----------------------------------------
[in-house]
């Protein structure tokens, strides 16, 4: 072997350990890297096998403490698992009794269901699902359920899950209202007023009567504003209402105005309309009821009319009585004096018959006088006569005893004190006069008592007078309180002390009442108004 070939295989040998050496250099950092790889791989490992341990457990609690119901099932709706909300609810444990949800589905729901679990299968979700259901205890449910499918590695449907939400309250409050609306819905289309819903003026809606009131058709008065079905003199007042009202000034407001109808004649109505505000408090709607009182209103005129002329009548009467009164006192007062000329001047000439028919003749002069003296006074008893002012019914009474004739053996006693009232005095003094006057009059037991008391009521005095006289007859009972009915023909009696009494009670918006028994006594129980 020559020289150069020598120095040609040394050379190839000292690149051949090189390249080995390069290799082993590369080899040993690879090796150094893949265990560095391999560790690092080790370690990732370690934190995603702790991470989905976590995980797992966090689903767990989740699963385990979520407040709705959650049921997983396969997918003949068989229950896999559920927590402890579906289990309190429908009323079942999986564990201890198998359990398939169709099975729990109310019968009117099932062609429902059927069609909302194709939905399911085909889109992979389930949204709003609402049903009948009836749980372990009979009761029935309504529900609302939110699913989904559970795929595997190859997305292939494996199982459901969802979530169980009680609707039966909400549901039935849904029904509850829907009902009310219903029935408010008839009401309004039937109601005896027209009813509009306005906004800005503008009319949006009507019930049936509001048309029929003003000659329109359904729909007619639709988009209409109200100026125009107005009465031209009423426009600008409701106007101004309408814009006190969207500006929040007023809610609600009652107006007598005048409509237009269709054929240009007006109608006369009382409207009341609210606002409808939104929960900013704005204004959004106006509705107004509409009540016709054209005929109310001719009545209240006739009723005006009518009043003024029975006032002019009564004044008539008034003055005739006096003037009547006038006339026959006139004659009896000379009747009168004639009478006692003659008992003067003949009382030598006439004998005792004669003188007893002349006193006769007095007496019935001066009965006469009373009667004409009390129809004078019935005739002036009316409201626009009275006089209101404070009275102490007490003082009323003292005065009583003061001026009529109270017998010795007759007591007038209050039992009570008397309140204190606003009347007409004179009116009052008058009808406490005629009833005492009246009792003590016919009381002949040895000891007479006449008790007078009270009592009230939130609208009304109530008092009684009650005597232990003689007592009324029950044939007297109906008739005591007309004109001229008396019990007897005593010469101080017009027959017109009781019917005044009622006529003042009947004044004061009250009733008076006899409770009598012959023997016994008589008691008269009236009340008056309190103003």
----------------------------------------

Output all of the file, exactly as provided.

[in-house]
């Protein structure tokens, strides 16, 4: 072997350990890297096998403490698992009794269901699902359920899950209202007023009567504003209402105005309309009821009319009585004096018959006088006569005893004190006069008592007078309180002390009442108004 070939295989040998050496250099950092790889791989490992341990457990609690119901099932709706909300609810444990949800589905729901679990299968979700259901205890449910499918590695449907939400309250409050609306819905289309819903003026809606009131058709008065079905003199007042009202000034407001109808004649109505505000408090709607009182209103005129002329009548009467009164006192007062000329001047000439028919003749002069003296006074008893002012019914009474004739053996006693009232005095003094006057009059037991008391009521005095006289007859009972009915023909009696009494009670918006028994006594129980 020559020289150069020598120095040609040394050379190839000292690149051949090189390249080995390069290799082993590369080899040993690879090796150094893949265990560095391999560790690092080790370690990732370690934190995603702790991470989905976590995980797992966090689903767990989740699963385990979520407040709705959650049921997983396969997918003949068989229950896999559920927590402890579906289990309190429908009323079942999986564990201890198998359990398939169709099975729990109310019968009117099932062609429902059927069609909302194709939905399911085909889109992979389930949204709003609402049903009948009836749980372990009979009761029935309504529900609302939110699913989904559970795929595997190859997305292939494996199982459901969802979530169980009680609707039966909400549901039935849904029904509850829907009902009310219903029935408010008839009401309004039937109601005896027209009813509009306005906004800005503008009319949006009507019930049936509001048309029929003003000659329109359904729909007619639709988009209409109200100026125009107005009465031209009423426009600008409701106007101004309408814009006190969207500006929040007023809610609600009652107006007598005048409509237009269709054929240009007006109608006369009382409207009341609210606002409808939104929960900013704005204004959004106006509705107004509409009540016709054209005929109310001719009545209240006739009723005006009518009043003024029975006032002019009564004044008539008034003055005739006096003037009547006038006339026959006139004659009896000379009747009168004639009478006692003659008992003067003949009382030598006439004998005792004669003188007893002349006193006769007095007496019935001066009965006469009373009667004409009390129809004078019935005739002036009316409201626009009275006089209101404070009275102490007490003082009323003292005065009583003061001026009529109270017998010795007759007591007038209050039992009570008397309140204190606003009347007409004179009116009052008058009808406490005629009833005492009246009792003590016919009381002949040895000891007479006449008790007078009270009592009230939130609208009304109530008092009684009650005597232990003689007592009324029950044939007297109906008739005591007309004109001229008396019990007897005593010469101080017009027959017109009781019917005044009622006529003042009947004044004061009250009733008076006899409770009598012959023997016994008589008691008269009236009340008056309190103003």